The dog days of the NBA year are upon us, and for Nuggets fans, the most exciting thing we have to look forward to is our international representation in the Olympic games. For now, the 2016-17 season is taking shape, and many teams that looked to have holes have (mostly) filled them. Starting lineups look to have taken form, and projections can now be made based on the pieces in place for those teams.

I'm going to attempt to rank all of the projected starting players in the NBA, by position. There will be a rhyme and reason to the ranking, and it will be statistical. The Win Shares/48 minutes, Real Plus/Minus, and Box Plus/Minus will be used to judge every player. Not only will last year's statistics affect them, but their career statistics in every category (RPM numbers will stretch back to the 2013-14 season).

These numbers will be used as a guide, and the overall rankings will be used in a project at the end of this series.

Without further ado, let's see which Stephen Curry…I mean point guard…kicks off the list.

1. Stephen Curry – Golden State Warriors

Time Period WS/48 Real +/- Box +/-
2015-16 .318 8.51 +12.5
Career .199 8.06 +6.2

Who else? Stephen Curry was insane last year. He was the best player on the best team, and his raw statistics are probably a bit deflated because of how few fourth quarters he actually played in.

Regardless, Curry proved that he was the best player in the entire NBA last year, and while Russell Westbrook and Chris Paul have genuine arguments for the second and third slot, Curry is the king of the NBA, and he may get better.

2. Chris Paul – Los Angeles Clippers

Time Period WS/48 Real +/- Box +/-
2015-16 .253 8.59 +7.8
Career .249 7.83 +7.5

Chris Paul is still very under appreciated. Russell Westbrook has leapfrogged him in many people's eyes, but looking at the advanced metrics, I still see Paul as ahead. He has a better track record across the board, and only Westbrook's BPM this year is higher than Paul's.

While Paul may very well begin to regress at some point, he's still playing at a top-of-the-line level. He doesn't have the championship credentials that many experts look for in a top player of all-time, but make no mistake about it, Paul is a top five point guard of all-time.

3. Russell Westbrook – Oklahoma City Thunder

Time Period WS/48 Real +/- Box +/-
2015-16 .245 7.85 +10.0
Career .161 6.66 +5.2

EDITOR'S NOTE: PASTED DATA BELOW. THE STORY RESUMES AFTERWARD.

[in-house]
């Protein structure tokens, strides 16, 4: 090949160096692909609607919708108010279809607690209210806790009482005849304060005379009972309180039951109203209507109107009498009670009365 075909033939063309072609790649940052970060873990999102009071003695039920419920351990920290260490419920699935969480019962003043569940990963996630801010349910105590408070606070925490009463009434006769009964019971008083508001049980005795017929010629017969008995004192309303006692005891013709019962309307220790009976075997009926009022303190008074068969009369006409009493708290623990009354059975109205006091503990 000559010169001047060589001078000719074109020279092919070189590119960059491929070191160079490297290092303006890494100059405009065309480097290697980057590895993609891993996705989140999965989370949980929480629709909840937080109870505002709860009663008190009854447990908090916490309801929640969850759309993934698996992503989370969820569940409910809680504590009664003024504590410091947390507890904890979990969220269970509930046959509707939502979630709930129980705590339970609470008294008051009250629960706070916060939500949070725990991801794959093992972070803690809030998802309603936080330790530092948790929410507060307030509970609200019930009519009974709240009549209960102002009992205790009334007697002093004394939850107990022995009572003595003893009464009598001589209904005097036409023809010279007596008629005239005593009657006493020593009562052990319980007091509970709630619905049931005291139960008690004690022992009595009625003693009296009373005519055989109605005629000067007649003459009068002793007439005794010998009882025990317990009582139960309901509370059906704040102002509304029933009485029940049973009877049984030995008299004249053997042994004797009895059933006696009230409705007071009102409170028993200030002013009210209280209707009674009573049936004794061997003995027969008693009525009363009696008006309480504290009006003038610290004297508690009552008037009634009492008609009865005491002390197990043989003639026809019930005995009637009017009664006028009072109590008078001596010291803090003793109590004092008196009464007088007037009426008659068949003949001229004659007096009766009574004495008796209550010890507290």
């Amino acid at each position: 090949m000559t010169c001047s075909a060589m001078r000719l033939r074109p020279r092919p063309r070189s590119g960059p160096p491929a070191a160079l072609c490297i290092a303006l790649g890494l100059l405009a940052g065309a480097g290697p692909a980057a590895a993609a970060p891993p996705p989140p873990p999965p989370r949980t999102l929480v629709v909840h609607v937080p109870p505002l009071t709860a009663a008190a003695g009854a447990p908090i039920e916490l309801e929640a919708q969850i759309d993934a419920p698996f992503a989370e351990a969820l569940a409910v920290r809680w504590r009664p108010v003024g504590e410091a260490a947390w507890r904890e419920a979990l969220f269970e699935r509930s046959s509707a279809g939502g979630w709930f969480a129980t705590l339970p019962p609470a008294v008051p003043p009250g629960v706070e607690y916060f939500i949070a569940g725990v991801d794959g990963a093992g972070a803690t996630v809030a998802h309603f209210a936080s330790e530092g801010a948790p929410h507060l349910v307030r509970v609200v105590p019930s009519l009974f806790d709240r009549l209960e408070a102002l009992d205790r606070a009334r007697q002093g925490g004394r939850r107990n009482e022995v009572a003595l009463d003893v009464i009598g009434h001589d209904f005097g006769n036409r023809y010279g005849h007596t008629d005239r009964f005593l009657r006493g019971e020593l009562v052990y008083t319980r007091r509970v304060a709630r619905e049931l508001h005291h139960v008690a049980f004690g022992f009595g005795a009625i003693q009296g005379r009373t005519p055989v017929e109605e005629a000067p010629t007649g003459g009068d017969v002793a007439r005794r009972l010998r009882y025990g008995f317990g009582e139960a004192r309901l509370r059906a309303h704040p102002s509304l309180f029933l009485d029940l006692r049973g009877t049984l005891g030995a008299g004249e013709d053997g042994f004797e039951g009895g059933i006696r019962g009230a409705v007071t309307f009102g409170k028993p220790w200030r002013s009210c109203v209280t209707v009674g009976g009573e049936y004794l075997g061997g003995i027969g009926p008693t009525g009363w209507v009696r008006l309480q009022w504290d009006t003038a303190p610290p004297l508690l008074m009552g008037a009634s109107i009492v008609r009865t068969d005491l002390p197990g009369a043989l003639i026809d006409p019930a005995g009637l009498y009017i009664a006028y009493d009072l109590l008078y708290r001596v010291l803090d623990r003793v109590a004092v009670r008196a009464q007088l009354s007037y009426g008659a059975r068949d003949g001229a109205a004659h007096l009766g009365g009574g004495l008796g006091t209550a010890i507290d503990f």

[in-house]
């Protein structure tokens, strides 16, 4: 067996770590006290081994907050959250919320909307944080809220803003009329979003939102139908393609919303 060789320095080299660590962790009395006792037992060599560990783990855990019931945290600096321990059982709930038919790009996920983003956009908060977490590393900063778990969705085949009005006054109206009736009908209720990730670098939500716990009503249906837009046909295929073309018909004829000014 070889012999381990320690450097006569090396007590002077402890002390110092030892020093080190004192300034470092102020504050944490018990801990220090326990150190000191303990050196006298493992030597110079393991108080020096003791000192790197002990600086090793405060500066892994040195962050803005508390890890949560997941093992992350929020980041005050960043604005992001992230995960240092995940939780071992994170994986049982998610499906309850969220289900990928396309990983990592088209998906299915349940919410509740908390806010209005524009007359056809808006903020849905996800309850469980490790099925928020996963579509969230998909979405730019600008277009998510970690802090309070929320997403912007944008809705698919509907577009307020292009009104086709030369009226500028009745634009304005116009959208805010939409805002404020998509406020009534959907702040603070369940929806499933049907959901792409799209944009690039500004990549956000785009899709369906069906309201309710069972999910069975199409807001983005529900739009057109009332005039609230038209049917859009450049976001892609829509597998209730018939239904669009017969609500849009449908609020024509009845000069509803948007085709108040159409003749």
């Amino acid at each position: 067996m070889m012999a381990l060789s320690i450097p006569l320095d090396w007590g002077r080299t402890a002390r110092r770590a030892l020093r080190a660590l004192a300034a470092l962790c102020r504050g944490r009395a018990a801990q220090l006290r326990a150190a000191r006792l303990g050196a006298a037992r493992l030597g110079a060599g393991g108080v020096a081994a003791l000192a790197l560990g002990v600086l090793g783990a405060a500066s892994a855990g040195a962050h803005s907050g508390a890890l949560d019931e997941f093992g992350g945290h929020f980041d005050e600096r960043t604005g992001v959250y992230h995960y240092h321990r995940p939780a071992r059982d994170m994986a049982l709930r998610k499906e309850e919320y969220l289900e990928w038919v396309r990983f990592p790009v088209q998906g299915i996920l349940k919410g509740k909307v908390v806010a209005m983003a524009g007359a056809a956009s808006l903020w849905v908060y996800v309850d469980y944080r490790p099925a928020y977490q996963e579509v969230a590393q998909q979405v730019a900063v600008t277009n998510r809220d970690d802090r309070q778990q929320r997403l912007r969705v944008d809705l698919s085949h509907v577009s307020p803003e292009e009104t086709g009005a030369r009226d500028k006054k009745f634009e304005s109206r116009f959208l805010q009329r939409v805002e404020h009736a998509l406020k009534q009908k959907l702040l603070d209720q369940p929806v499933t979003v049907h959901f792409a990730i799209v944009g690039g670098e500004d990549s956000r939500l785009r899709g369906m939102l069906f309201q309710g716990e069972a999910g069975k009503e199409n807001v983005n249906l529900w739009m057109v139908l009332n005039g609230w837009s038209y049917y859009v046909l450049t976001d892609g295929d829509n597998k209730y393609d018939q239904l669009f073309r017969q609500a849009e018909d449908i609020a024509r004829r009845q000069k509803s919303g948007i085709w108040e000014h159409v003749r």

While he's always been a star, Westbrook truly took the next step last year and solidified himself as a top seven player in the NBA. He simply controls the entire game, with a usage rate and assist rate that combine to be over 80 percent. He did it last year too.

To put that in perspective, one other player has done that…ever…Chris Paul.

4. Kyle LowryToronto Raptors

Time Period WS/48 Real +/- Box +/-
2015-16 .196 6.82 +6.8
Career .145 4.97 +3.3

Call me a skeptic of Kyle Lowry, but I just didn't see him at the level of a top five point guard in the league until this point. That said, he has proven to be a solid point guard in this league with the ability to impact the game on both ends.

He and DeMar DeRozan will never get enough credit, but both are top five players at their respective positions, and they are the biggest reasons for the Raptors going to the Eastern Conference Finals.

5. Damian Lillard – Portland Trailblazers

Time Period WS/48 Real +/- Box +/-
2015-16 .165 1.31 +3.7
Career .144 2.62 +2.9

Damian Lillard is a gamer. He will always be largely a negative on defense, but when he's on, he goes absolutely en fuego. His best games come against the best teams, like the Golden State Warriors and Oklahoma City Thunder (sans Durant exit), and he's done enough to crack my top five.

6. Isaiah ThomasBoston Celtics

Time Period WS/48 Real +/- Box +/-
2015-16 .177 1.24 +3.0
Career .148 1.64 +1.7

Isaiah Thomas is the man who was never supposed to become a top point guard, but he did it through sheer will and skill. The diminutive point guard averaged over 22 points and six assists per contest, and while he will always struggle on defense, his offensive capabilities far outweighed his defensive deficiencies. He's definitely a top point guard in this league.

7. Mike ConleyMemphis Grizzlies

Time Period WS/48 Real +/- Box +/-
2015-16 .144 2.86 +1.7
Career .123 3.22 +1.5

The NBA’s new highest paid player, Mike Conley might not have earned every penny of his contract, but he’s worth it in spades to the Memphis Grizzlies. He doesn’t control the ball as much as other point guards due to the presence of Marc Gasol and Zach Randolph, but his quiet contributions on both sides have led to a very loud contract, showing off his value to the rest of the NBA.